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MI Drinking Water Sources
MI Drinking Water Sources
Mi Drinking Water Fact!
56% of Michigan residents get their drinking water from surface water and 44% get their drinking water from groundwater.
Water in Our Environment
What is the water cycle? The water cycle is a process of recycling water!
- Water on the surface (like oceans, lakes, and rivers) evaporates into the air.
- The water that evaporates into the air then condenses into clouds.
- Eventually, the water in the clouds will fall back to earth again as precipitation like rain or snow.
As water cycles, it can pick up pollutants or contaminants. These contaminants can enter the groundwater or surface water that becomes our drinking water.
- When the water falls back to earth, it collects in a watershed. A watershed is an area of land where all the water that falls onto it or runs under it flows to one specific place, like a lake, river, or stream!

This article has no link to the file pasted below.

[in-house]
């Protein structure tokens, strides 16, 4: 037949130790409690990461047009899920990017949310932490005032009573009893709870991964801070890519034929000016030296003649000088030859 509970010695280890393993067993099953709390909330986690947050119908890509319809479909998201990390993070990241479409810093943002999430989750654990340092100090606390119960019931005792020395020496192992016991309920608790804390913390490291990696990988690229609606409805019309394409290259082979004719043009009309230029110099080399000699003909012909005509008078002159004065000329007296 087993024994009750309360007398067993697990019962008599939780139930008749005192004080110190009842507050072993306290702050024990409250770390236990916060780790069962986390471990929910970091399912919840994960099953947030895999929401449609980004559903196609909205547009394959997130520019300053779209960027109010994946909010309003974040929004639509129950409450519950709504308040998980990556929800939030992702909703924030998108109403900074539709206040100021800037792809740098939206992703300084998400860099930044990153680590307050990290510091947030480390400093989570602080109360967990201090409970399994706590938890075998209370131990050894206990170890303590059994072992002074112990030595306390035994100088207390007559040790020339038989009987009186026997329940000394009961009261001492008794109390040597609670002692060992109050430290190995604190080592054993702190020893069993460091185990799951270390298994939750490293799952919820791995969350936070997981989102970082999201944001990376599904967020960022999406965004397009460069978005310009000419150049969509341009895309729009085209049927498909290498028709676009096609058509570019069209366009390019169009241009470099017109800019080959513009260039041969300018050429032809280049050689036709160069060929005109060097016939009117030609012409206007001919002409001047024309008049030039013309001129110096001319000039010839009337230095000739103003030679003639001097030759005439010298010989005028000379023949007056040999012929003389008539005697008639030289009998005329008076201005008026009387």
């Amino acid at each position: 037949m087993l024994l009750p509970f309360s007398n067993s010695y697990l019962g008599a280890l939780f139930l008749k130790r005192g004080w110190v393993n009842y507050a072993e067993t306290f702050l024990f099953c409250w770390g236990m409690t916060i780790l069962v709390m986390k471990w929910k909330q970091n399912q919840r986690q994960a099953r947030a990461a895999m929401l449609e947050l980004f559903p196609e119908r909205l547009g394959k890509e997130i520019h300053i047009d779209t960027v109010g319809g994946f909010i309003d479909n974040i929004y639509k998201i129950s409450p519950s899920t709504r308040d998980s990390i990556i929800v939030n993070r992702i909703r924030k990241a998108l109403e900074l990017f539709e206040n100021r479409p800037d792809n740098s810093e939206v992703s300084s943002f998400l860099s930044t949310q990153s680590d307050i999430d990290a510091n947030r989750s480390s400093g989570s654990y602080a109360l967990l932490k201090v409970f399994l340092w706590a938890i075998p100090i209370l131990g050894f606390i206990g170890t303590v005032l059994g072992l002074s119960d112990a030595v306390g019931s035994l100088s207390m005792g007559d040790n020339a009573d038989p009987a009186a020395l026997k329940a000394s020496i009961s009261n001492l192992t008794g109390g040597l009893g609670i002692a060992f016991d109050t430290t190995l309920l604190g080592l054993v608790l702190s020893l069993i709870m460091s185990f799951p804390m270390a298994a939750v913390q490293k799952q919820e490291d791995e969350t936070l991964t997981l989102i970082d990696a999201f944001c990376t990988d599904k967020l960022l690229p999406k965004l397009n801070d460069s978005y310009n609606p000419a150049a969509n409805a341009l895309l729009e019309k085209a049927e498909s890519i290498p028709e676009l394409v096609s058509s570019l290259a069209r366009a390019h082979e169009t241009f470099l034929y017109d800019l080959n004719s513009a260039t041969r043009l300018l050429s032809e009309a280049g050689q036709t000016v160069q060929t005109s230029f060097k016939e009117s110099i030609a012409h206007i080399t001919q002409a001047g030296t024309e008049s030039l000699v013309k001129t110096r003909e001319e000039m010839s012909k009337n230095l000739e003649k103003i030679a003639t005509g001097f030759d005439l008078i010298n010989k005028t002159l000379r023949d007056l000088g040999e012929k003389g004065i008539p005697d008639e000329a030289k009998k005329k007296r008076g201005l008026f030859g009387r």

- Watersheds drain rainfall and melting snow into the nearest water body that lies at the lowest point of the watershed.
- Watersheds can be small or large, and most are interconnected, eventually draining to the large water bodies – such as bays, gulfs, oceans, and for us here in Michigan, the Great Lakes!
- Surface water is found on the top (surface) of the ground. It includes lakes, rivers, streams, creeks, and reservoirs.
- Many type 1 community public water supplies use surface water as a water source that becomes drinking water.
- Groundwater comes from precipitation (rain, hail, snow, sleet, dew, mist, or frost) that soaks into the soil.
- It travels downward through cracks and other openings in rocks and sand.
- Private residential wells and some public water supplies (type 1 community and type 3) use groundwater as a water source that becomes drinking water.
- Learn about what might be in the groundwater you drink.
Watch this short video on “Where does your drinking water come from? Follow water from start to tap.”
Stepping Up for the Environment
Things we do every day affect the health of our environment and the quality of lakes, rivers, and groundwater that become our drinking water. Learn how you can step up for our environment to protect our drinking water.
To stay up to date with current resources and opportunities being offered through the program, subscribe to the Drinking Water and Health newsletter.
If you have questions, please contact the MDHHS Drinking Water Hotline at 844-934-1315.